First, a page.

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12-02-2009, 06:09 AM   #1
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Full Frame

What is full frame versus Pentax cameras?

12-02-2009, 06:48 AM   #2
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Chilihead, without getting all technical on you, let me just say that it has to do with the size of the sensor in the camera. Pentax digital cameras are not full-frame. Canon, Nikon, Sony all make full frame cameras. On a full frame camera a shot taken with a 50 mm lens will display virtually everything that the 50 mm lens sees. Whereas on a Pentax digital camera, since the sensor is smaller than full frame, the picture produced will be only the center portion of what the lens actually sees. This was explained to me like this: Set a juice glass upside down on the table. The circle the glass casts on the table is the view the 50 mm lens has. Now place a piece of paper slightly larger than a postage stamp under the glass. That is the recording medium of the APS-C sensor in our Pentax digital cameras. This is the reason why when we shoot a picture with that 50 mm lens, the resulting photo looks the same as one shot with a 75 mm lens on a full-frame camera.
12-02-2009, 07:59 AM   #3
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make sure to do the above experiment with an empty glass... otherwise can get messy.

sorry... could not resist
12-02-2009, 07:44 PM   #4
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If you have to ask, I would not fret about it.

12-02-2009, 08:24 PM   #5
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Basically, the difference is this. On a full frame camera, there will be more in the photo ( wider field of view ) than there is on a cropped sensor camera.

A few months back, I went out with my pop, he was testing out another Good Will find. I took my old Ricoh KR-5 35mm and put on a 28mm lens. it was as wide as my kit lens at 18 mm on my digital Pentax.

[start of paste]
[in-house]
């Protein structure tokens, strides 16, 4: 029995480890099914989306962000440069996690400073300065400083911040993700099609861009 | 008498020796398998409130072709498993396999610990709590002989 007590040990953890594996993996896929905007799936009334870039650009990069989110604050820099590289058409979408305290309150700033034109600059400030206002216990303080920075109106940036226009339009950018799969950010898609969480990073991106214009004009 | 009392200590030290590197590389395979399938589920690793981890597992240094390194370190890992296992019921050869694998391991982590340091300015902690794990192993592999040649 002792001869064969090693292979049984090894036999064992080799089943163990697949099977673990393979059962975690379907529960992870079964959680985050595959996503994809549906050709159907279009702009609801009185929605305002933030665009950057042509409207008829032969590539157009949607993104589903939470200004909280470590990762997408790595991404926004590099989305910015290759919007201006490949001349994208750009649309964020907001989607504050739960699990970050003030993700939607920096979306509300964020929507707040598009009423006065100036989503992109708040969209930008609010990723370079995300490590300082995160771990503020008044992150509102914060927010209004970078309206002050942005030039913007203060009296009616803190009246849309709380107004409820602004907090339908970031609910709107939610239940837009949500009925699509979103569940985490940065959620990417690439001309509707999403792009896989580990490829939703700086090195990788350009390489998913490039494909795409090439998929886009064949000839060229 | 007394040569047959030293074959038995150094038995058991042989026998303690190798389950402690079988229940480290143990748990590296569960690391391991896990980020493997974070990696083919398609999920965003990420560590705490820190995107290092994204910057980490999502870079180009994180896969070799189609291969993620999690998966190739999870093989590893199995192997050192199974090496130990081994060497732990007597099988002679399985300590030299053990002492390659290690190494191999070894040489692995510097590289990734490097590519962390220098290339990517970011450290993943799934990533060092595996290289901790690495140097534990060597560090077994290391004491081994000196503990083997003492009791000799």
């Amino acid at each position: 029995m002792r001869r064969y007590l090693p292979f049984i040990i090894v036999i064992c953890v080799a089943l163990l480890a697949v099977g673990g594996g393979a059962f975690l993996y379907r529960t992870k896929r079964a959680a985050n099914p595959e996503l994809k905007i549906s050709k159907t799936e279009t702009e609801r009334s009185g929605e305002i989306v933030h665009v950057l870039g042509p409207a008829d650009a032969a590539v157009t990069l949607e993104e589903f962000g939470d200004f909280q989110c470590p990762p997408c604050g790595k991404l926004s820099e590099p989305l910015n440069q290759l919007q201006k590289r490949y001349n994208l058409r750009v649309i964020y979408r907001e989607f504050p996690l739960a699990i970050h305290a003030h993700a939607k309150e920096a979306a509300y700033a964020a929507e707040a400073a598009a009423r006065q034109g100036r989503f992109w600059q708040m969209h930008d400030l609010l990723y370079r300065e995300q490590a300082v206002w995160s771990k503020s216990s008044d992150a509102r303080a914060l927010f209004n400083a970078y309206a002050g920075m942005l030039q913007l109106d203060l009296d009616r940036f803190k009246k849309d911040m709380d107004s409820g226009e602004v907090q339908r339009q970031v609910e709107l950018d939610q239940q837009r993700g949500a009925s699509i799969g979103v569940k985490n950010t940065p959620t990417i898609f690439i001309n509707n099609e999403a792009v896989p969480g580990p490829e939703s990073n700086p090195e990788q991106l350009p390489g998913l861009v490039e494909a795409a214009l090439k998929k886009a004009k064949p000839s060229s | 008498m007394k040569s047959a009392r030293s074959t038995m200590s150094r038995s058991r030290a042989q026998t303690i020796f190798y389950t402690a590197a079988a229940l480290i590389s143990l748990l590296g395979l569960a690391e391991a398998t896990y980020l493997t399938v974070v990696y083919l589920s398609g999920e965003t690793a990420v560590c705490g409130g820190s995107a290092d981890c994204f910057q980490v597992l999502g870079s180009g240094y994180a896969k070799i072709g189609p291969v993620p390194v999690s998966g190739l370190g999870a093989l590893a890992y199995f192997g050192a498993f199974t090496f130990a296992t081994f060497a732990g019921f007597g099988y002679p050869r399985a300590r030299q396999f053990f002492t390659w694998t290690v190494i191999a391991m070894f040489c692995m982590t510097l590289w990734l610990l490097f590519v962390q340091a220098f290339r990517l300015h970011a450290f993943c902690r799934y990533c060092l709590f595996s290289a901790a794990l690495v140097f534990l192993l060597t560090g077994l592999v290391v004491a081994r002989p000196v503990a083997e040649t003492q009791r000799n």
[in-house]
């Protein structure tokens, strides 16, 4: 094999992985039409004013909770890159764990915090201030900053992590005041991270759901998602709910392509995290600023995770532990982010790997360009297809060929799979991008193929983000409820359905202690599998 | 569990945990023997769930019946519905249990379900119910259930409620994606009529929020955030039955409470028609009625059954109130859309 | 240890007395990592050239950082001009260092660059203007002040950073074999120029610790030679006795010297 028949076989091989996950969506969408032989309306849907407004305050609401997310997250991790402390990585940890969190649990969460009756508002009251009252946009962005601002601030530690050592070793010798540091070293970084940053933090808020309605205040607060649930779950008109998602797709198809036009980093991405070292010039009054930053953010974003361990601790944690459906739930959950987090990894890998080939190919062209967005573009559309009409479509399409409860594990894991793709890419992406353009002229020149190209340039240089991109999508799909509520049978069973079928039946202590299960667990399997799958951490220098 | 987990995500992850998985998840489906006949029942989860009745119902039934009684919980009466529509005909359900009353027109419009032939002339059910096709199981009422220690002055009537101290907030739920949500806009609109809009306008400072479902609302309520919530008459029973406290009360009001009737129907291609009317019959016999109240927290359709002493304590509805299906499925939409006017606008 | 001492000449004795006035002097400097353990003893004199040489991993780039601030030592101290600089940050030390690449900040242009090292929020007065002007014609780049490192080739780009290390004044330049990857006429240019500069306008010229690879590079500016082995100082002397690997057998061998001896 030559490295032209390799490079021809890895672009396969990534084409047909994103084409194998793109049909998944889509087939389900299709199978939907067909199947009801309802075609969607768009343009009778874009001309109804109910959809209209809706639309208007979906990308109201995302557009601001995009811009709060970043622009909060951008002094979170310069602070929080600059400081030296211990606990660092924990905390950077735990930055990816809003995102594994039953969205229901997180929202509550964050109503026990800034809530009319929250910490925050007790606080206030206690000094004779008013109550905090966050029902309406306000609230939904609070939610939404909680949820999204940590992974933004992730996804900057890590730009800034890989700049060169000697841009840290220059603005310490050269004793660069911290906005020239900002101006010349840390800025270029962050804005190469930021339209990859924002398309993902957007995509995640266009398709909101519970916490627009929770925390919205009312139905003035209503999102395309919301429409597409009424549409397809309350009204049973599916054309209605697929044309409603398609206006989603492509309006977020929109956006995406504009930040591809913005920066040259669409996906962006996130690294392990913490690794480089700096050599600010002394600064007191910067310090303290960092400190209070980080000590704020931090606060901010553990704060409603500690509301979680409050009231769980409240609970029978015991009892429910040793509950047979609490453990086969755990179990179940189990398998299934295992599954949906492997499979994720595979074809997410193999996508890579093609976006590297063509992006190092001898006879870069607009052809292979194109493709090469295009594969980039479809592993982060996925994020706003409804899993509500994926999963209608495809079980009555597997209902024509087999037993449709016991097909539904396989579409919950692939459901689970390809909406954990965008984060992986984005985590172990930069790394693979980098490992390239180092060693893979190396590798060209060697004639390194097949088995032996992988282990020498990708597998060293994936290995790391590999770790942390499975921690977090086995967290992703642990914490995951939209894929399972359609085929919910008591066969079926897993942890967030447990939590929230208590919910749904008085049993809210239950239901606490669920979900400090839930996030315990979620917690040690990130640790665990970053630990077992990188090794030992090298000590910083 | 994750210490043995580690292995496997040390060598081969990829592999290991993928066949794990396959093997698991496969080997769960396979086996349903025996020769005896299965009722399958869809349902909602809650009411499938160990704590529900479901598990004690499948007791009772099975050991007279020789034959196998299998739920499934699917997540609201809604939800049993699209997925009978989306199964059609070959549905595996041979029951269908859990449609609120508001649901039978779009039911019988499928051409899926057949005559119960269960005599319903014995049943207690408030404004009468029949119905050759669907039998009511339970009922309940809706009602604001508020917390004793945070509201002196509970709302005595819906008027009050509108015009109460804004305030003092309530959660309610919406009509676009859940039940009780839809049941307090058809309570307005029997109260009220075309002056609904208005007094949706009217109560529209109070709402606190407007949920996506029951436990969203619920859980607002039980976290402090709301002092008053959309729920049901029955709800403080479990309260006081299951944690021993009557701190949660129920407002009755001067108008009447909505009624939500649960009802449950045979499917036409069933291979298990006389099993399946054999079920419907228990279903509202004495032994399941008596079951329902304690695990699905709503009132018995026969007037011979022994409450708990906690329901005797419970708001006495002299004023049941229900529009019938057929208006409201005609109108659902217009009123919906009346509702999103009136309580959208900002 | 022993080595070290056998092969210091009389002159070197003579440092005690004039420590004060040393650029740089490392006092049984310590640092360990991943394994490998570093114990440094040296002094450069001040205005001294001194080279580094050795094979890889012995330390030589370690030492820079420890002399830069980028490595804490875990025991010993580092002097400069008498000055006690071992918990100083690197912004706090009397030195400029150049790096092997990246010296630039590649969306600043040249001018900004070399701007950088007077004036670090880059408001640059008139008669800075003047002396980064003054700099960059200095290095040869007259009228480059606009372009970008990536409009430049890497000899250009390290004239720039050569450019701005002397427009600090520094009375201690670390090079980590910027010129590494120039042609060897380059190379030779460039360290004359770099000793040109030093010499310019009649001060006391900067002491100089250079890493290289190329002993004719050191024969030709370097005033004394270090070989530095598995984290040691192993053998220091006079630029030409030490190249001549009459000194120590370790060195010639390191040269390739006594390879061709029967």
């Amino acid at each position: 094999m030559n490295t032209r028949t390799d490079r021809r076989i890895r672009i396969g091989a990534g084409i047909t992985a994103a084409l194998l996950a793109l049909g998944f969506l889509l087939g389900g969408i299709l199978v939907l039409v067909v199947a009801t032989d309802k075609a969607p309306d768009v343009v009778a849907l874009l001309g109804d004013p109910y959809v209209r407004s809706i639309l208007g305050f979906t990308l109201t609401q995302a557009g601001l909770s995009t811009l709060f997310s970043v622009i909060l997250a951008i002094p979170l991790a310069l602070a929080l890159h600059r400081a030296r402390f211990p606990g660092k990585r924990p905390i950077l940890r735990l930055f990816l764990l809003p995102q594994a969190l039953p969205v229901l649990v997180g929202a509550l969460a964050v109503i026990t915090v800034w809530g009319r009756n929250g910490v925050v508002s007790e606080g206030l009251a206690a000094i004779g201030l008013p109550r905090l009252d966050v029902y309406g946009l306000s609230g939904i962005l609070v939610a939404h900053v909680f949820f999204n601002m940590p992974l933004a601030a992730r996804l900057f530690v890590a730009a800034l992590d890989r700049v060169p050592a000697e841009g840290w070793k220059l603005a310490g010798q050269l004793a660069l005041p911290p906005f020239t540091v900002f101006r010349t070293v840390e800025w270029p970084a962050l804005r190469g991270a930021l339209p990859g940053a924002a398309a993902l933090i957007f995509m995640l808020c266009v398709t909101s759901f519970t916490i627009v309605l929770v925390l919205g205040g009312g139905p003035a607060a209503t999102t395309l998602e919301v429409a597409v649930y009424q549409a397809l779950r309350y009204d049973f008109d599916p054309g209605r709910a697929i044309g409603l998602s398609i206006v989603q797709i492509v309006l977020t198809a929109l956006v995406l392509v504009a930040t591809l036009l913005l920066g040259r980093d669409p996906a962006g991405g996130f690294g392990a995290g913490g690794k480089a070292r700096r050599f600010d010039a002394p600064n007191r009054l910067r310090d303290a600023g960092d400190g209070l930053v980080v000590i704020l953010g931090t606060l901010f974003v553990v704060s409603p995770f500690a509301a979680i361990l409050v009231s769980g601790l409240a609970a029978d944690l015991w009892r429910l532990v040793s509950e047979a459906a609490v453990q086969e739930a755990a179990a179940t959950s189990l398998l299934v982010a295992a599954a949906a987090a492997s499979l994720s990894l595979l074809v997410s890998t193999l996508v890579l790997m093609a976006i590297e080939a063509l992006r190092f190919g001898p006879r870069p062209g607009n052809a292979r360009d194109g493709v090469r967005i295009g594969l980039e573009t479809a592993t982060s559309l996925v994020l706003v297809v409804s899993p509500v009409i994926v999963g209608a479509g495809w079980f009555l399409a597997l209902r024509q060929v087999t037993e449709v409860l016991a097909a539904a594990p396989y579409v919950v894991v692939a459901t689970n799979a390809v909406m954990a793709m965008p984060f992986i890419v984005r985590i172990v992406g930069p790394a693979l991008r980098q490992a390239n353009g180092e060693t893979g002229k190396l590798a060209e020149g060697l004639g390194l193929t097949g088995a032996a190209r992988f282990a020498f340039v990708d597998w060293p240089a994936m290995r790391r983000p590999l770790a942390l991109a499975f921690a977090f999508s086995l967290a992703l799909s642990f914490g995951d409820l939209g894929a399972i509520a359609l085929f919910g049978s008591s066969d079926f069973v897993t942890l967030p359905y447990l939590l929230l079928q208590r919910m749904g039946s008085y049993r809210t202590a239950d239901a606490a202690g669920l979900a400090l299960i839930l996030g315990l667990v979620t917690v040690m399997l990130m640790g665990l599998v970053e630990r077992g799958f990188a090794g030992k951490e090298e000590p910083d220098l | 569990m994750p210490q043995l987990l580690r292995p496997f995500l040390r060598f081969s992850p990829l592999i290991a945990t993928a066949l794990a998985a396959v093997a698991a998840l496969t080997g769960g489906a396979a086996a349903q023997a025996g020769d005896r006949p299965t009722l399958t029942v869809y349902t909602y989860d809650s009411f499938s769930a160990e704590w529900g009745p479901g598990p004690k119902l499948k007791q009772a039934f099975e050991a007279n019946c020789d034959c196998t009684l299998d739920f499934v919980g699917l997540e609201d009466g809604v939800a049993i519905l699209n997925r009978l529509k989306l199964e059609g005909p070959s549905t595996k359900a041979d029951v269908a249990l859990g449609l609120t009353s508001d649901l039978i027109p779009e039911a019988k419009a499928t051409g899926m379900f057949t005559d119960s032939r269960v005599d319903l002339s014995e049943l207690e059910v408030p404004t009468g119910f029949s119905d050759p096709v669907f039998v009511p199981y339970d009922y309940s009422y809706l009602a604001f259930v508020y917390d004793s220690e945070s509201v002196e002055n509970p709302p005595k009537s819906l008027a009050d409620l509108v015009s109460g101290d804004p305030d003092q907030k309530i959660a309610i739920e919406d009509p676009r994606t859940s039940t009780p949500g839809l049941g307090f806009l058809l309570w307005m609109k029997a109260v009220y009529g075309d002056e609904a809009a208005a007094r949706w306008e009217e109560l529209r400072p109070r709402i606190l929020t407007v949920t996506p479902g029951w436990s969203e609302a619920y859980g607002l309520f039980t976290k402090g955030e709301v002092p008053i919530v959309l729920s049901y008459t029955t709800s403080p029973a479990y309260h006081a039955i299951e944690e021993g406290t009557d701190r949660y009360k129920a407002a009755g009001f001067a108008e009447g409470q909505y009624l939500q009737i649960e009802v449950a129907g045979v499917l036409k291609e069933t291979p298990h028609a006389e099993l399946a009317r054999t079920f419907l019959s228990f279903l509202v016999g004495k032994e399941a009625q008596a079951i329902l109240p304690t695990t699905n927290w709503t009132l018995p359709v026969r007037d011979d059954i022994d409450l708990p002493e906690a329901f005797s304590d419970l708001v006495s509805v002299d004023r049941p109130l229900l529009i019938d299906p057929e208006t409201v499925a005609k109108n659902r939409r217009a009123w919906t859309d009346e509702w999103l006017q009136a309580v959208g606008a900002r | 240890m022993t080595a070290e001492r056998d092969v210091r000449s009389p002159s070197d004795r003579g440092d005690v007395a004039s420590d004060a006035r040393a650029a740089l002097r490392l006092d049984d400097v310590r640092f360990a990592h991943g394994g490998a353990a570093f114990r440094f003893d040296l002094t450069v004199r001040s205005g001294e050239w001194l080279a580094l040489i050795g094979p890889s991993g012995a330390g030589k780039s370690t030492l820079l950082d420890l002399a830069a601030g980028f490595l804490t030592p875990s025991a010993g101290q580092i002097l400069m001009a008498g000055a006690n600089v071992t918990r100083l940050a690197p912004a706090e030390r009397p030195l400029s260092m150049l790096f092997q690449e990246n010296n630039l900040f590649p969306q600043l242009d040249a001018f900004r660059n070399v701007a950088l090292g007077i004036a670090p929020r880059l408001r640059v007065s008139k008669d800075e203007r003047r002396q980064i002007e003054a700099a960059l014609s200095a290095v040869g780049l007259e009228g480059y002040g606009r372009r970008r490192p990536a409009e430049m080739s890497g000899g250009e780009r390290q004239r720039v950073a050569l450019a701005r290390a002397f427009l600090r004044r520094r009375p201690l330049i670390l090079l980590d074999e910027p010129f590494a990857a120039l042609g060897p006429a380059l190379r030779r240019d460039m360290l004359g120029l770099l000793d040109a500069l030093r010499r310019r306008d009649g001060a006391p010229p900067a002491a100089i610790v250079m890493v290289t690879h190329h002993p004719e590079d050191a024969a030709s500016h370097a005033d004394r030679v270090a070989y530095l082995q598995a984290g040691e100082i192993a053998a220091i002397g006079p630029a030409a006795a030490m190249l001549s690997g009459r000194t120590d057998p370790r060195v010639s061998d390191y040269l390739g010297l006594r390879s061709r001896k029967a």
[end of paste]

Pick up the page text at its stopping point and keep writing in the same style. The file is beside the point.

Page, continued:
12-02-2009, 08:26 PM   #6
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Full frame refers to the camera sensor being of the same dimensions as 35mm film. The size of the sensor is directly proportional to the cost. The larger the sensor the more the camera will cost, the larger the lenses, and thus their cost usually rises to a degree.

APS-C - Wikipedia, the free encyclopedia
12-03-2009, 08:57 AM   #7
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I might add since your origional post says Full frame vs Pentax is that until a couple of years ago, all digital SLR's used the APS/C size format and most of the models sold by every manufacturer are still APS/C. Canon, Nikon, and Sony have high end, larger sensor, "Full Frame" models aimed at the professional market and the amatuers who have money to burn. They cost about the same as a late model used car or maybe a new car if you buy a couple of lenses. Please don't get the idea that the other guys are FF and Pentax isn't. Pentax hasn't made one next. A few people complain about it. 95% of us can't afford one and probably will never own one.
12-03-2009, 09:31 PM   #8
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I've got 8 FF cameras and one 1/2 frame. Sure do love them all.

12-04-2009, 08:56 AM   #9